QSFer Angel Martinez has a new MM paranormal romance out:
An orphaned kitten may be the only witness to romance and the impossible.
Officer Alex Wolf responds to a lot of ‘paranormal’ calls that aren’t. Exotic pet birds aren’t monsters and unusual dog breeds aren’t aliens. It’s a good thing he likes the Animal Control officers, but he both yearns for and dreads those calls where he runs into ACO Jason Shen. Jason’s scent is so delicious that Wolf has a difficult time humaning around him.
Animal Control calls take a disturbing turn, though, when Wolf and his lizard-man partner, Krisk, discover the impossibly mummified bodies of rats and an unfortunate mother cat. The rescue of the cat’s sole surviving kitten not only gives Wolf more time with Jason, which is both perplexing and wonderful, but also leads to dangerous discoveries. Something inconceivable stalks the city and its officers of the law. Wolf has to figure out what it is before it can attack and drain the life from the people and the kitten he loves.
Book 4 in the Offbeat Crimes series
“You really should learn to do this yourself, Alex.” Mom tsked as she turned the shirt to work on ironing the right sleeve. She was the only one who called him Alex—A. Wolf, some researcher’s idea of a joke.
“I know. I’m sorry.” Wolf leaned against the counter devouring his eggs and bacon. Maybe it was one of those bad son things, but he’d always liked this. Standing in the kitchen with her first thing, with the iron going back and forth, back and forth was soothing. “I’ve watched you lots of times?”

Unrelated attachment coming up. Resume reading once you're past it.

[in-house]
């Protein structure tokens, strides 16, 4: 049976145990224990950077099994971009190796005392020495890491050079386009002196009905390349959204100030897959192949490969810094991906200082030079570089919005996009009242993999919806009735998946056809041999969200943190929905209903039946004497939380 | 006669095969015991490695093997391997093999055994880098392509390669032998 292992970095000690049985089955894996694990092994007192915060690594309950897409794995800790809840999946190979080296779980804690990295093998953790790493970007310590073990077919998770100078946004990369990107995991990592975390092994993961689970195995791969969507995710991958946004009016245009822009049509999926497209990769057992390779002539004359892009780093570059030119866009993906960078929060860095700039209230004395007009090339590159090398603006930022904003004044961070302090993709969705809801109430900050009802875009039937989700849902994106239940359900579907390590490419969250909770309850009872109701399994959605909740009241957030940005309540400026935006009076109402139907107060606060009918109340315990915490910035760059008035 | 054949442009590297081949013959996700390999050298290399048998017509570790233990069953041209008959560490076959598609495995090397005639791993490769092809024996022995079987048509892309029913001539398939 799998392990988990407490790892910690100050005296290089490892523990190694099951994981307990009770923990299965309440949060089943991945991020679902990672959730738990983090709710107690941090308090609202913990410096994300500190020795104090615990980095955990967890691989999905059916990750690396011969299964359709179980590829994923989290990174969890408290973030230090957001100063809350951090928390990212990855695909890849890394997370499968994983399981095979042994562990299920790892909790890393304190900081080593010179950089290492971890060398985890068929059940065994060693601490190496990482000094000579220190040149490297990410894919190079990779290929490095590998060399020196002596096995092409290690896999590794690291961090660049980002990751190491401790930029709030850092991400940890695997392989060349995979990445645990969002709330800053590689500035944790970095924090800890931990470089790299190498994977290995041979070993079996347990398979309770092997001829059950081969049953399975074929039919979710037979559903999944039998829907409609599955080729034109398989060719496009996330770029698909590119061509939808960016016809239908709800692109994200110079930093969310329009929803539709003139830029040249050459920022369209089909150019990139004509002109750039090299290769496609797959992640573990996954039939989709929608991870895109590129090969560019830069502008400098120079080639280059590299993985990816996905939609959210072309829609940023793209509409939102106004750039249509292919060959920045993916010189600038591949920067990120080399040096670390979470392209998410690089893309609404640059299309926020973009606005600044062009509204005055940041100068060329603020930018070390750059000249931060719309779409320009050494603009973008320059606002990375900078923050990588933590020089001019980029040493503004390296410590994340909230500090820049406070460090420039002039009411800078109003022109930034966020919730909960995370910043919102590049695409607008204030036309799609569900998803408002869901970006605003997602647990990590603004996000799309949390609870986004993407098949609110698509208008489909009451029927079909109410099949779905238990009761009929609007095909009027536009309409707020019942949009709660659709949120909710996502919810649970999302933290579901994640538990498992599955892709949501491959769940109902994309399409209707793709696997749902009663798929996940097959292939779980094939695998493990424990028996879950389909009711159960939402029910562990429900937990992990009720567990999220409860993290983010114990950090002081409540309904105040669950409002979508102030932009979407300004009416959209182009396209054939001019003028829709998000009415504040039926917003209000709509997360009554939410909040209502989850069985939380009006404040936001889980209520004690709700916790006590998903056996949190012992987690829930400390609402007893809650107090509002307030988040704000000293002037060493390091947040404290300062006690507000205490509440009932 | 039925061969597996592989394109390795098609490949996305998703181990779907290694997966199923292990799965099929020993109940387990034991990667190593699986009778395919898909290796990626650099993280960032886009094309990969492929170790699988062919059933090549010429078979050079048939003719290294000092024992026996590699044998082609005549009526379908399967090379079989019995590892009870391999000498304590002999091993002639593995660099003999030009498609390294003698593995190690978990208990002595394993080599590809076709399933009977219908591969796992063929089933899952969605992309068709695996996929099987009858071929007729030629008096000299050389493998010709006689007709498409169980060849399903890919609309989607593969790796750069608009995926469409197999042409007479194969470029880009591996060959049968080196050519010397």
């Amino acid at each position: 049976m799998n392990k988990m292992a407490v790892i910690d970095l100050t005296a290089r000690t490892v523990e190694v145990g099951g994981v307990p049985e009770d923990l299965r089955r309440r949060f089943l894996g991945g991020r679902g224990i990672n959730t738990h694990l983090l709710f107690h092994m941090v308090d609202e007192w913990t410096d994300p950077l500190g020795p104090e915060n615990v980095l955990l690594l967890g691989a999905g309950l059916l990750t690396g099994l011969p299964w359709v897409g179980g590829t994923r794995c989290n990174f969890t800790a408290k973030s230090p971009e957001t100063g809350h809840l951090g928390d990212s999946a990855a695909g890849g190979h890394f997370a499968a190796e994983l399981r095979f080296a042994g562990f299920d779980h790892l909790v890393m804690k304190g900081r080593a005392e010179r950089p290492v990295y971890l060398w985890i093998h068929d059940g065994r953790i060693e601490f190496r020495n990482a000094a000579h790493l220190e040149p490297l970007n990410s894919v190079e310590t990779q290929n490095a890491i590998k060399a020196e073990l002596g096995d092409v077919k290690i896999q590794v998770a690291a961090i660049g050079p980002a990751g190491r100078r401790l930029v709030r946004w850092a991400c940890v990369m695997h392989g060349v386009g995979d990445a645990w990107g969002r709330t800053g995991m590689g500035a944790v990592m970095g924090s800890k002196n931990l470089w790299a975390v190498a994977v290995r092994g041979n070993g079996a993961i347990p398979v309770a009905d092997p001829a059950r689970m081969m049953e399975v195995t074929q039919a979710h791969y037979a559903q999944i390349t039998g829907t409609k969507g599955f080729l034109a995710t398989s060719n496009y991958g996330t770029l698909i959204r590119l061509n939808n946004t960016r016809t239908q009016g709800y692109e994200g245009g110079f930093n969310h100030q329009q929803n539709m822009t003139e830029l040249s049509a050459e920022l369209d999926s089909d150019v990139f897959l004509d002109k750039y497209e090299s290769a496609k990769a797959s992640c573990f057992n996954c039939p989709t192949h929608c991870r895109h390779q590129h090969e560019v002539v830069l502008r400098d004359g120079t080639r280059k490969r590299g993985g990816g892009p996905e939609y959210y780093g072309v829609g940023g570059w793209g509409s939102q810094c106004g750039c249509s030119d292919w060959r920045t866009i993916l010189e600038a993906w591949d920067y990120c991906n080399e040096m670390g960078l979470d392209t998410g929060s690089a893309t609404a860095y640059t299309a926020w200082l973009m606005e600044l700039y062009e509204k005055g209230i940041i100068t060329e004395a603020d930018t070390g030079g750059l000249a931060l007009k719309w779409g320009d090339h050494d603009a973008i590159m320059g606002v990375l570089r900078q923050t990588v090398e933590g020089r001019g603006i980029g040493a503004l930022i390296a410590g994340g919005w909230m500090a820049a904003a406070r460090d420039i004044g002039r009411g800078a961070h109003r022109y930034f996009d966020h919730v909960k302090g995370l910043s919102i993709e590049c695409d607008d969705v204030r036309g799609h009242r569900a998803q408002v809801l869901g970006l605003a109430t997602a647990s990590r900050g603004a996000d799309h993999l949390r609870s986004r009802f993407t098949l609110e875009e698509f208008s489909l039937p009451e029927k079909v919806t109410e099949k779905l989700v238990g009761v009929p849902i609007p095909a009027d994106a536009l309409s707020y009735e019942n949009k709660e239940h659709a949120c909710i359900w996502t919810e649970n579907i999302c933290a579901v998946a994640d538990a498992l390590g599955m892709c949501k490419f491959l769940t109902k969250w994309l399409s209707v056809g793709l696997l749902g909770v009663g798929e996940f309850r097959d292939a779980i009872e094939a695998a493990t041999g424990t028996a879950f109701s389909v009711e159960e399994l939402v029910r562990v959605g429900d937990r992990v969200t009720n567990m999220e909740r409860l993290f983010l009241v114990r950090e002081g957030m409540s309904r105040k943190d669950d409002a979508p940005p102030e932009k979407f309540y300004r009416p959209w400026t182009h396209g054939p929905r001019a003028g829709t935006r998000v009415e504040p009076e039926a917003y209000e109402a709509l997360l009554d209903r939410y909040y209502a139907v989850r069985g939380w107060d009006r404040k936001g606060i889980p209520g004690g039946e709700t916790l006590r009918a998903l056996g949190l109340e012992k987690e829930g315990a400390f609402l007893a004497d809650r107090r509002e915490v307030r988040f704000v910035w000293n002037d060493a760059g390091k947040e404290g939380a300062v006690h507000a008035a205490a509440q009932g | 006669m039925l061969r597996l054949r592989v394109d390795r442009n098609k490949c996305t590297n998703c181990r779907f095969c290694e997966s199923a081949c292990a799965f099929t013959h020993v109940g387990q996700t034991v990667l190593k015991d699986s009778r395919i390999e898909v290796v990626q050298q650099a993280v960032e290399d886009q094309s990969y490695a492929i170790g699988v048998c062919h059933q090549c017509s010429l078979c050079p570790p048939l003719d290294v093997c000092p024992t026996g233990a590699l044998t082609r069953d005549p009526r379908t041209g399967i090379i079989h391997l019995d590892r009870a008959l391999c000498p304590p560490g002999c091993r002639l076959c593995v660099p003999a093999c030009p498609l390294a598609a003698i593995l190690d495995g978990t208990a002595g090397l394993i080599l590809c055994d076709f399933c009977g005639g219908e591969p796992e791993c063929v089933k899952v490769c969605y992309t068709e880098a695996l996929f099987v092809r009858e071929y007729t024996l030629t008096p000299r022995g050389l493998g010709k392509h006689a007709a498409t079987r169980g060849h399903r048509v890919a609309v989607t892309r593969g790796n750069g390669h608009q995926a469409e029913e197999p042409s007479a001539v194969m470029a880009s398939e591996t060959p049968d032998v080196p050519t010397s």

“It’s not the same as doing. You know that.” She gave that sort of definite nod she had when coming to a decision. “When you come home tonight, you have a date with the ironing board.”
“No, before.” With a little flourish, she set the iron aside and whipped his shirt off the board. Then she glanced up and laughed. “Your face! You’re not going to die if we have dinner fifteen minutes late.”
Wolf couldn’t help a disgruntled growl. “I get so hungry at work.”
“All part of the adulting we’re supposed to be working on this week.” Mom draped his uniform shirt over a chair. “Sometimes you have to put the things you want off until you get the things you have to done.”
“Yeah, yeah, impulse control.” He glowered at his work boots. Being human sucked some days. At least there’d been the good kind of bacon for breakfast. He licked his plate clean and set it in the sink.